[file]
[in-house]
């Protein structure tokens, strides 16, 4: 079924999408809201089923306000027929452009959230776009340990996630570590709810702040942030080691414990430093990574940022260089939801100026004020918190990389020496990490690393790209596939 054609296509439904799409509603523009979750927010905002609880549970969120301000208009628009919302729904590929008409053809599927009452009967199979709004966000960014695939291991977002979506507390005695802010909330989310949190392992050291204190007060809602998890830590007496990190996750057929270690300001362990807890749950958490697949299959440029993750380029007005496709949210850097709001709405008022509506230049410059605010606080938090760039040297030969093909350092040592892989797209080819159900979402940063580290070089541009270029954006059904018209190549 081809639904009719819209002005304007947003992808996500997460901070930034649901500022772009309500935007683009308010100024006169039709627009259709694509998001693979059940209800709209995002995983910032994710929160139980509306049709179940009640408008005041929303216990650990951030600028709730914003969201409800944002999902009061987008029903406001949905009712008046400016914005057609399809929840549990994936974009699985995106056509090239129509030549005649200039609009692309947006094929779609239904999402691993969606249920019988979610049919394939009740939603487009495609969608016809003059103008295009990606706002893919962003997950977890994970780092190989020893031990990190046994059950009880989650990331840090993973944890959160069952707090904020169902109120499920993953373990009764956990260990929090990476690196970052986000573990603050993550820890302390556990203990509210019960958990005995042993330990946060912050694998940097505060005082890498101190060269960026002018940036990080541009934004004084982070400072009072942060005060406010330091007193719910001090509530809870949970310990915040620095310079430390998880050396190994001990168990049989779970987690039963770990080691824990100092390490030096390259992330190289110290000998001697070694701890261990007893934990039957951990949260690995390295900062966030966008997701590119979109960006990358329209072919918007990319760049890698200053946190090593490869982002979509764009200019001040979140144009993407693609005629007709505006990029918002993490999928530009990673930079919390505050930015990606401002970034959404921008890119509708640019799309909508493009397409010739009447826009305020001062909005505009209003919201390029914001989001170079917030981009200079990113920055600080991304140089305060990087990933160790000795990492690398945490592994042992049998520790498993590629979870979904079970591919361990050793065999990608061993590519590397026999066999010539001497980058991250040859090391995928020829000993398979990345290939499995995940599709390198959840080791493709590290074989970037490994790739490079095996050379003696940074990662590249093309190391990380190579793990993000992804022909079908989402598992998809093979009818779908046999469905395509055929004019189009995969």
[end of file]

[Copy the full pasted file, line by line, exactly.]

[in-house]
């Protein structure tokens, strides 16, 4: 079924999408809201089923306000027929452009959230776009340990996630570590709810702040942030080691414990430093990574940022260089939801100026004020918190990389020496990490690393790209596939 054609296509439904799409509603523009979750927010905002609880549970969120301000208009628009919302729904590929008409053809599927009452009967199979709004966000960014695939291991977002979506507390005695802010909330989310949190392992050291204190007060809602998890830590007496990190996750057929270690300001362990807890749950958490697949299959440029993750380029007005496709949210850097709001709405008022509506230049410059605010606080938090760039040297030969093909350092040592892989797209080819159900979402940063580290070089541009270029954006059904018209190549 081809639904009719819209002005304007947003992808996500997460901070930034649901500022772009309500935007683009308010100024006169039709627009259709694509998001693979059940209800709209995002995983910032994710929160139980509306049709179940009640408008005041929303216990650990951030600028709730914003969201409800944002999902009061987008029903406001949905009712008046400016914005057609399809929840549990994936974009699985995106056509090239129509030549005649200039609009692309947006094929779609239904999402691993969606249920019988979610049919394939009740939603487009495609969608016809003059103008295009990606706002893919962003997950977890994970780092190989020893031990990190046994059950009880989650990331840090993973944890959160069952707090904020169902109120499920993953373990009764956990260990929090990476690196970052986000573990603050993550820890302390556990203990509210019960958990005995042993330990946060912050694998940097505060005082890498101190060269960026002018940036990080541009934004004084982070400072009072942060005060406010330091007193719910001090509530809870949970310990915040620095310079430390998880050396190994001990168990049989779970987690039963770990080691824990100092390490030096390259992330190289110290000998001697070694701890261990007893934990039957951990949260690995390295900062966030966008997701590119979109960006990358329209072919918007990319760049890698200053946190090593490869982002979509764009200019001040979140144009993407693609005629007709505006990029918002993490999928530009990673930079919390505050930015990606401002970034959404921008890119509708640019799309909508493009397409010739009447826009305020001062909005505009209003919201390029914001989001170079917030981009200079990113920055600080991304140089305060990087990933160790000795990492690398945490592994042992049998520790498993590629979870979904079970591919361990050793065999990608061993590519590397026999066999010539001497980058991250040859090391995928020829000993398979990345290939499995995940599709390198959840080791493709590290074989970037490994790739490079095996050379003696940074990662590249093309190391990380190579793990993000992804022909079908989402598992998809093979009818779908046999469905395509055929004019189009995969």